Sunday, September 10, 2006

Notes anyone?

Tuttle asked me to write the dramaturg notes for the program, paying attention to the fact that the program's purpose is to bring the audience into the world. So I set out this weekend to compile a piece, not too long, not too brief, that would succeed to set the tone.

Seeking a little inspiration to pen it, I listened to Henry Rollins writings online. (Click on the image then scroll to the sound samples if you'd like to give a listen too.) Tuttle had mentioned his "Black Coffee Blues" and so I knew it shared elements with the the tone of the play. Indeed it does. Invisible Woman Blues struck a clear chord so I decided to quote it in the notes.

Dramaturg's notes that I've seen are typically musings on the play, its world, its characters, its origins, etc. A third person objective take on the production and the process leading up to it. Tuttle's request was out of the norm as far as I knew from what little I've surmised. Wasn't I meant to provide a standard dramaturgical breakdown of the play? No actually, I thought. Because really, when the director is the playwright and the play is his final draft, the need for a dramaturg in the traditional sense is diminished. Right? I mean, certainly the next 11:11 production, The Tempest, would benefit far more from a dramaturg than The Unnoticed, correct? Then it hit me. This is what makes dramaturgy so cool and even cooler exploring it as a first go with 11:11.

This experience is anything but standard, cookie cutter, traditional. It's fluid, vastly diversified, full of possibility, and therefore potentially ever-changing. So it made sense that I wouldn't follow any particular academic formula when it came to the program notes. They would simply serve as an extension of the work so far: to be a partner to the play and the process, facilitating thought, encouraging discourse, offering imagery, and compiling the discussions from the rehearsal process. Tuttle's thought about a list of ordinary things peppered with extraordinary events sat well, and I built upon this concept to bring moments from rehearsals into the notes.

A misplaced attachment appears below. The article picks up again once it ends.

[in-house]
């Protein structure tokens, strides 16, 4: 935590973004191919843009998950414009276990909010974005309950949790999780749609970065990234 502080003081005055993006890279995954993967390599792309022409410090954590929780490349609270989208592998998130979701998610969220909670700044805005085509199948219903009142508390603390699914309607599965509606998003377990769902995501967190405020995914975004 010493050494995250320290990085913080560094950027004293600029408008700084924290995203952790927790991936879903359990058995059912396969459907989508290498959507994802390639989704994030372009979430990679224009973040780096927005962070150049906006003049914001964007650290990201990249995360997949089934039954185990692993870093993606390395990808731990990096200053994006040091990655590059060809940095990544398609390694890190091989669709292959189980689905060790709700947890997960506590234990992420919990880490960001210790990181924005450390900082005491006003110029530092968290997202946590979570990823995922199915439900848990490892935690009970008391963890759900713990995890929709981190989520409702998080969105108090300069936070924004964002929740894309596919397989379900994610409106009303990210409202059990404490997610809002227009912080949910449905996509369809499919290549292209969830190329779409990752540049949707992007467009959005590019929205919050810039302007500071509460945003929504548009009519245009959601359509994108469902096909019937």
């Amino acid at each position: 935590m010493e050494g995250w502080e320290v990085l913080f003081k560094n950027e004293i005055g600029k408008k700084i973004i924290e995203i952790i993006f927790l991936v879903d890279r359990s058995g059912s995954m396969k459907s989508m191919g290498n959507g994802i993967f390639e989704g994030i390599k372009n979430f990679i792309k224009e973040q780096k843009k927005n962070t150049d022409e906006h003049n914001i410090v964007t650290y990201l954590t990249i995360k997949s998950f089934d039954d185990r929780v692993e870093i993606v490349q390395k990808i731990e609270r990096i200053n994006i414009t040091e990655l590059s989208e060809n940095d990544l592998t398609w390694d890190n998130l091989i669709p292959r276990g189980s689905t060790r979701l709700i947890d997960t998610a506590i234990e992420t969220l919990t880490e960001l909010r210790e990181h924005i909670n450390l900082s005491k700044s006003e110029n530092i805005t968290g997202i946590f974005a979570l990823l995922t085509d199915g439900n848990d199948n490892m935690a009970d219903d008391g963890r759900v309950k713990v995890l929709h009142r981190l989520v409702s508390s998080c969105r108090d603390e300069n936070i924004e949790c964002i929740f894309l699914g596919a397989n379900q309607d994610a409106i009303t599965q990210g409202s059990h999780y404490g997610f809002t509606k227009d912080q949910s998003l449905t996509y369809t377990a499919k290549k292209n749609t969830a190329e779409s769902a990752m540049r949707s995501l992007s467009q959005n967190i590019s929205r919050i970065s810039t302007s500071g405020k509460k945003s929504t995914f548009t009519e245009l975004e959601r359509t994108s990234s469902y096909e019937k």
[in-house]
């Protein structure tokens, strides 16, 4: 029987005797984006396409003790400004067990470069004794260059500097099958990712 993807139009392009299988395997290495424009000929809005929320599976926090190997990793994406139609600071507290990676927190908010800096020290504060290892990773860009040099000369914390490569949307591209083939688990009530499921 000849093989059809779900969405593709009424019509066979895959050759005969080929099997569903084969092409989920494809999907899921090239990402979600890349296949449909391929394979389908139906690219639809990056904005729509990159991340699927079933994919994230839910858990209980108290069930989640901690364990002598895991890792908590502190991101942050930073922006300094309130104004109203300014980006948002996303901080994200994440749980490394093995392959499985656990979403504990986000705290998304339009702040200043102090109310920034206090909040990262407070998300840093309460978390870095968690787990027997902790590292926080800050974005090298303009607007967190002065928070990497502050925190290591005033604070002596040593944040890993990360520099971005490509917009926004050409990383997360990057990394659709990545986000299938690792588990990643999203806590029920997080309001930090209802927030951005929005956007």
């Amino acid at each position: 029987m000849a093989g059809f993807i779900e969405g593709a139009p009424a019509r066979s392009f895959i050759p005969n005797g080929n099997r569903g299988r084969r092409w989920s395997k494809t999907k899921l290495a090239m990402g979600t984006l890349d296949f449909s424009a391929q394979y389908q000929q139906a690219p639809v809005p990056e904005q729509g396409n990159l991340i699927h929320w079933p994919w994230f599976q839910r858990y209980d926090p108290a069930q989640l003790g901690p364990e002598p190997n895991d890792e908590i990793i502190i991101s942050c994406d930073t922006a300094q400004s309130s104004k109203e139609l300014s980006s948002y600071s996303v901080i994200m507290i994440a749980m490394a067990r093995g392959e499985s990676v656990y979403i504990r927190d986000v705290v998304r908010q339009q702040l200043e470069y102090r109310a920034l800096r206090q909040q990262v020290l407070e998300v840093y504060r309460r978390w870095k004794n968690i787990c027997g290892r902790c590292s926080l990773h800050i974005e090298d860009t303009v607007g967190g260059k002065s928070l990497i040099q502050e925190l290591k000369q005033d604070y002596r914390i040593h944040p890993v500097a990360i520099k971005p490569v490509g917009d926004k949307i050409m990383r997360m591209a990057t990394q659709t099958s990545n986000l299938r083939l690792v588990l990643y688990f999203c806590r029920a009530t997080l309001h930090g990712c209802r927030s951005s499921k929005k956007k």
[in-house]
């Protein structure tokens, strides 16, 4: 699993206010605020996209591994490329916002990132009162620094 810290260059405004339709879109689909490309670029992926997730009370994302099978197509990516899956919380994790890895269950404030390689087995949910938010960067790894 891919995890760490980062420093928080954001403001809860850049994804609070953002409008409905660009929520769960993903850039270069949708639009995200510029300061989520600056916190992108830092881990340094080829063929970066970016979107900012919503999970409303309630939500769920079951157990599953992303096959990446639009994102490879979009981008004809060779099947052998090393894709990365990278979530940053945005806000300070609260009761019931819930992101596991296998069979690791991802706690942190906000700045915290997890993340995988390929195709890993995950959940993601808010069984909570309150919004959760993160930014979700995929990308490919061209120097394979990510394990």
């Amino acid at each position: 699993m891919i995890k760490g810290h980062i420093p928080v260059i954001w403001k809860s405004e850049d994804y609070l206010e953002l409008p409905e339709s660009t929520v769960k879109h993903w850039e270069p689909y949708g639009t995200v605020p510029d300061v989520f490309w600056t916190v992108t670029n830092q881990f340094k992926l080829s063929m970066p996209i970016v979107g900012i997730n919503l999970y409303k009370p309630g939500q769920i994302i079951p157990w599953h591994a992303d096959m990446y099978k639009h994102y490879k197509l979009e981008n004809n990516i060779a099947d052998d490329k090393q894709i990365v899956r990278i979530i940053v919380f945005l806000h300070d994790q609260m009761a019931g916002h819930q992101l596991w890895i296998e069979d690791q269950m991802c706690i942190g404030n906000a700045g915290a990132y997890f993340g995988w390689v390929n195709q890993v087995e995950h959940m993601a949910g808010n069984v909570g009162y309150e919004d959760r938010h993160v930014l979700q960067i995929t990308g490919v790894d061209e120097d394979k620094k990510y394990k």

Here they are ...

Dramaturg’s notes

"People travel to wonder
at the height of mountains,
at the huge waves of the sea,
at the long courses of rivers,
at the vast compass of the ocean,
at the circular motion of the stars
and they pass by themselves
without wondering."
–Augustine (354–430 A.D.)

How do we pass by ourselves without wondering? Without noticing? What other seemingly simple elements of life go unnoticed?

A girl sketches a portrait in the Sargent Gallery.
An old man waits for the T.
A homeless woman asks you for change.
A boy chases a squirrel around a tree in the Public Garden.
Several dozen people spot a manatee in the Hudson River a thousand miles from its natural habitat.
Your cell phone rings.
The garbage truck makes its biweekly rounds.
A car alarm sounds.
You hit snooze for the third time.
The Globe gets delivered.
A Tucson man lifts a car to save a boy pinned underneath.
The smell of leaves burning lingers into your living room.
A weatherman forecasts partly sunny skies with a chance of rain.
A thunderstorm hits.
The airport experiences delays.
You put a load of laundry in the dryer.
The dentist’s office leaves a message about your next cleaning.
An albatross feather blows in through your window.

Recurring ingredients came to mind in discovering the world of The Unnoticed. Not necessarily in the play, these ideas and images held a place for however brief moments in the evolution of the characters and their relationships through rehearsals ...

Urban anonymity, foreign world, explosions from nowhere, water overflowing, Jay’s anger, kites flying, imagination, possibility, Erin breaking, untouched, strange, Marie’s stillness, sight felt, distance sensed, using light like it was water, Jeff’s presence, a blue that brings tears, ambulance sirens, a dog barking, candles and marshmallows, Thomas’ passiveness, singing beach, doors closing, dial tones, oceans opening up, being reborn with all of the knowledge and none of the scars, come sit on our wall ... welcome.

"Before I fall asleep at night
I close my eyes
and wrap myself around you
I can feel your breath on my neck
In my mind it’s real
you’re real
Just writing about it
makes me stare at the wall
for minutes at a time
like I’m in a trance.”
– excerpt from Invisible Woman Blues by Henry Rollins

Julie Levene, The Unnoticed Dramaturg

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